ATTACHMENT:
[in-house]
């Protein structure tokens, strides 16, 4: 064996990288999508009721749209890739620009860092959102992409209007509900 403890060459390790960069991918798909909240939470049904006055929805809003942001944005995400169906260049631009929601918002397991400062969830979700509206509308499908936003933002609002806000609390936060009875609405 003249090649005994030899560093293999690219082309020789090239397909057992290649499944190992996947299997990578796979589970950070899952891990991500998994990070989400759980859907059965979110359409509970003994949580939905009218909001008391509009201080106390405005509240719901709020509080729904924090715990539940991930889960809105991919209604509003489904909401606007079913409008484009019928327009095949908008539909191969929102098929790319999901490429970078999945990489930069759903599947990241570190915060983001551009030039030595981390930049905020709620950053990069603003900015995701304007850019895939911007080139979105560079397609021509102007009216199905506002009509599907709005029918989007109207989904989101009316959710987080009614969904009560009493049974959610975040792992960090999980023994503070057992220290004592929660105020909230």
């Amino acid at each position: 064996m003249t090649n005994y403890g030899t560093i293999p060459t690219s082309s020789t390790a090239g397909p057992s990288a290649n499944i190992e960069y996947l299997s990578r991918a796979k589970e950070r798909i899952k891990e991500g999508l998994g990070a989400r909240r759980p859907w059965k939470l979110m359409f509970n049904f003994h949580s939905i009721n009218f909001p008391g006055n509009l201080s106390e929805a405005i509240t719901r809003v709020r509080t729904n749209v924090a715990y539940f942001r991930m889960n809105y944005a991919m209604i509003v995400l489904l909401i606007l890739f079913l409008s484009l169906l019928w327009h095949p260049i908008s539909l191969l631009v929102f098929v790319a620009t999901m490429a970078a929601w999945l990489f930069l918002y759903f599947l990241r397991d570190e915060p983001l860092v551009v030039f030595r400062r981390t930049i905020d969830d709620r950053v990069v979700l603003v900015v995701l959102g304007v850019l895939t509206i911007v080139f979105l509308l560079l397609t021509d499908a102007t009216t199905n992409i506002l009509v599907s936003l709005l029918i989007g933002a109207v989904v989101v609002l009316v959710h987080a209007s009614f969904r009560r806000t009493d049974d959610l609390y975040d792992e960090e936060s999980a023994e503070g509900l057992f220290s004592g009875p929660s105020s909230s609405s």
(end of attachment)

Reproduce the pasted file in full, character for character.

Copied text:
[in-house]
């Protein structure tokens, strides 16, 4: 064996990288999508009721749209890739620009860092959102992409209007509900 403890060459390790960069991918798909909240939470049904006055929805809003942001944005995400169906260049631009929601918002397991400062969830979700509206509308499908936003933002609002806000609390936060009875609405 003249090649005994030899560093293999690219082309020789090239397909057992290649499944190992996947299997990578796979589970950070899952891990991500998994990070989400759980859907059965979110359409509970003994949580939905009218909001008391509009201080106390405005509240719901709020509080729904924090715990539940991930889960809105991919209604509003489904909401606007079913409008484009019928327009095949908008539909191969929102098929790319999901490429970078999945990489930069759903599947990241570190915060983001551009030039030595981390930049905020709620950053990069603003900015995701304007850019895939911007080139979105560079397609021509102007009216199905506002009509599907709005029918989007109207989904989101009316959710987080009614969904009560009493049974959610975040792992960090999980023994503070057992220290004592929660105020909230």
């Amino acid at each position: 064996m003249t090649n005994y403890g030899t560093i293999p060459t690219s082309s020789t390790a090239g397909p057992s990288a290649n499944i190992e960069y996947l299997s990578r991918a796979k589970e950070r798909i899952k891990e991500g999508l998994g990070a989400r909240r759980p859907w059965k939470l979110m359409f509970n049904f003994h949580s939905i009721n009218f909001p008391g006055n509009l201080s106390e929805a405005i509240t719901r809003v709020r509080t729904n749209v924090a715990y539940f942001r991930m889960n809105y944005a991919m209604i509003v995400l489904l909401i606007l890739f079913l409008s484009l169906l019928w327009h095949p260049i908008s539909l191969l631009v929102f098929v790319a620009t999901m490429a970078a929601w999945l990489f930069l918002y759903f599947l990241r397991d570190e915060p983001l860092v551009v030039f030595r400062r981390t930049i905020d969830d709620r950053v990069v979700l603003v900015v995701l959102g304007v850019l895939t509206i911007v080139f979105l509308l560079l397609t021509d499908a102007t009216t199905n992409i506002l009509v599907s936003l709005l029918i989007g933002a109207v989904v989101v609002l009316v959710h987080a209007s009614f969904r009560r806000t009493d049974d959610l609390y975040d792992e960090e936060s999980a023994e503070g509900l057992f220290s004592g009875p929660s105020s909230s609405s």